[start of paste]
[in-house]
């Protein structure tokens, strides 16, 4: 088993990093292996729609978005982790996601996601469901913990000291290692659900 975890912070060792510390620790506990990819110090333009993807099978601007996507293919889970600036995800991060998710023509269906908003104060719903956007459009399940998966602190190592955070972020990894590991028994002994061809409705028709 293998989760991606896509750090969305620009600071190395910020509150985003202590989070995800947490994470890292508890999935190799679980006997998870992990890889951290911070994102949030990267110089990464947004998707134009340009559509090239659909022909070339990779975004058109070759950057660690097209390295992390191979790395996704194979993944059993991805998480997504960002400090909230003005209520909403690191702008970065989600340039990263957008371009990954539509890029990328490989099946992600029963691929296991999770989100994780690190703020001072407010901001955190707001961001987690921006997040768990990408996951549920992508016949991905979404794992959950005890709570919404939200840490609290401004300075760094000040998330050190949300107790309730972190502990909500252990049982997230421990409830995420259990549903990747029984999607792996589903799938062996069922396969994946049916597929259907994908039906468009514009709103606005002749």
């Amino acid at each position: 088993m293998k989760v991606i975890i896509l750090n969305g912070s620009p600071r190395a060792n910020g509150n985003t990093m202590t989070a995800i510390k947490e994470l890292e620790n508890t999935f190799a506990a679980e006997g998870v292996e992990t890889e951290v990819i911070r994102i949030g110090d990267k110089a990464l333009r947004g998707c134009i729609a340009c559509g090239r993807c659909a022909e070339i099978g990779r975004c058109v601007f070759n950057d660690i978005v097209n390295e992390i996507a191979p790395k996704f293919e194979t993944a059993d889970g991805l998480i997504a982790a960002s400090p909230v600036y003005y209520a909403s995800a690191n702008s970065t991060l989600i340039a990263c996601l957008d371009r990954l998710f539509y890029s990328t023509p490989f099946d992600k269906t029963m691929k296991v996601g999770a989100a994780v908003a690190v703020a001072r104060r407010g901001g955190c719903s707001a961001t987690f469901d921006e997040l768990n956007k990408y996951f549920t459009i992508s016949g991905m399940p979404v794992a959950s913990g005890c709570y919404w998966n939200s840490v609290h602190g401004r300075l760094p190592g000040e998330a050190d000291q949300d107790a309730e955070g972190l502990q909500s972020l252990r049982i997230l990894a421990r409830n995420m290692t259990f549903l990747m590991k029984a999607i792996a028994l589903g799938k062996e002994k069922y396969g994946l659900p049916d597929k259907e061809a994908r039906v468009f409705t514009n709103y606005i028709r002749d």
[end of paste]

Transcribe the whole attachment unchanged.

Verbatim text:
[in-house]
């Protein structure tokens, strides 16, 4: 088993990093292996729609978005982790996601996601469901913990000291290692659900 975890912070060792510390620790506990990819110090333009993807099978601007996507293919889970600036995800991060998710023509269906908003104060719903956007459009399940998966602190190592955070972020990894590991028994002994061809409705028709 293998989760991606896509750090969305620009600071190395910020509150985003202590989070995800947490994470890292508890999935190799679980006997998870992990890889951290911070994102949030990267110089990464947004998707134009340009559509090239659909022909070339990779975004058109070759950057660690097209390295992390191979790395996704194979993944059993991805998480997504960002400090909230003005209520909403690191702008970065989600340039990263957008371009990954539509890029990328490989099946992600029963691929296991999770989100994780690190703020001072407010901001955190707001961001987690921006997040768990990408996951549920992508016949991905979404794992959950005890709570919404939200840490609290401004300075760094000040998330050190949300107790309730972190502990909500252990049982997230421990409830995420259990549903990747029984999607792996589903799938062996069922396969994946049916597929259907994908039906468009514009709103606005002749």
């Amino acid at each position: 088993m293998k989760v991606i975890i896509l750090n969305g912070s620009p600071r190395a060792n910020g509150n985003t990093m202590t989070a995800i510390k947490e994470l890292e620790n508890t999935f190799a506990a679980e006997g998870v292996e992990t890889e951290v990819i911070r994102i949030g110090d990267k110089a990464l333009r947004g998707c134009i729609a340009c559509g090239r993807c659909a022909e070339i099978g990779r975004c058109v601007f070759n950057d660690i978005v097209n390295e992390i996507a191979p790395k996704f293919e194979t993944a059993d889970g991805l998480i997504a982790a960002s400090p909230v600036y003005y209520a909403s995800a690191n702008s970065t991060l989600i340039a990263c996601l957008d371009r990954l998710f539509y890029s990328t023509p490989f099946d992600k269906t029963m691929k296991v996601g999770a989100a994780v908003a690190v703020a001072r104060r407010g901001g955190c719903s707001a961001t987690f469901d921006e997040l768990n956007k990408y996951f549920t459009i992508s016949g991905m399940p979404v794992a959950s913990g005890c709570y919404w998966n939200s840490v609290h602190g401004r300075l760094p190592g000040e998330a050190d000291q949300d107790a309730e955070g972190l502990q909500s972020l252990r049982i997230l990894a421990r409830n995420m290692t259990f549903l990747m590991k029984a999607i792996a028994l589903g799938k062996e002994k069922y396969g994946l659900p049916d597929k259907e061809a994908r039906v468009f409705t514009n709103y606005i028709r002749d």